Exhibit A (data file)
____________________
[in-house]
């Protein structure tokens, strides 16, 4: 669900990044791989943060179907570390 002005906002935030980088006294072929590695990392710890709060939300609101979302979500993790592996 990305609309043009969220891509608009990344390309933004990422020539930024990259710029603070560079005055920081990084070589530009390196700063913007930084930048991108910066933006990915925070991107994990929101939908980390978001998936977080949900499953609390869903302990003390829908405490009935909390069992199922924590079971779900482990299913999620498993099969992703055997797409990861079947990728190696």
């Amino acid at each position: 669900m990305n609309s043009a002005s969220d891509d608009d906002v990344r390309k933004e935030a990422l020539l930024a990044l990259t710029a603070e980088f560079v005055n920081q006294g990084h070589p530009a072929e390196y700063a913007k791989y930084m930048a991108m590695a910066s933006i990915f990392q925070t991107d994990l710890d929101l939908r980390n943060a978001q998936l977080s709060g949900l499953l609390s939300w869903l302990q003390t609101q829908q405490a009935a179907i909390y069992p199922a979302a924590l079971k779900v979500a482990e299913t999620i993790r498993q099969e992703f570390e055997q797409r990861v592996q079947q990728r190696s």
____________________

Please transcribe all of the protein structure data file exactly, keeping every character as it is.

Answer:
[in-house]
């Protein structure tokens, strides 16, 4: 669900990044791989943060179907570390 002005906002935030980088006294072929590695990392710890709060939300609101979302979500993790592996 990305609309043009969220891509608009990344390309933004990422020539930024990259710029603070560079005055920081990084070589530009390196700063913007930084930048991108910066933006990915925070991107994990929101939908980390978001998936977080949900499953609390869903302990003390829908405490009935909390069992199922924590079971779900482990299913999620498993099969992703055997797409990861079947990728190696």
């Amino acid at each position: 669900m990305n609309s043009a002005s969220d891509d608009d906002v990344r390309k933004e935030a990422l020539l930024a990044l990259t710029a603070e980088f560079v005055n920081q006294g990084h070589p530009a072929e390196y700063a913007k791989y930084m930048a991108m590695a910066s933006i990915f990392q925070t991107d994990l710890d929101l939908r980390n943060a978001q998936l977080s709060g949900l499953l609390s939300w869903l302990q003390t609101q829908q405490a009935a179907i909390y069992p199922a979302a924590l079971k779900v979500a482990e299913t999620i993790r498993q099969e992703f570390e055997q797409r990861v592996q079947q990728r190696s």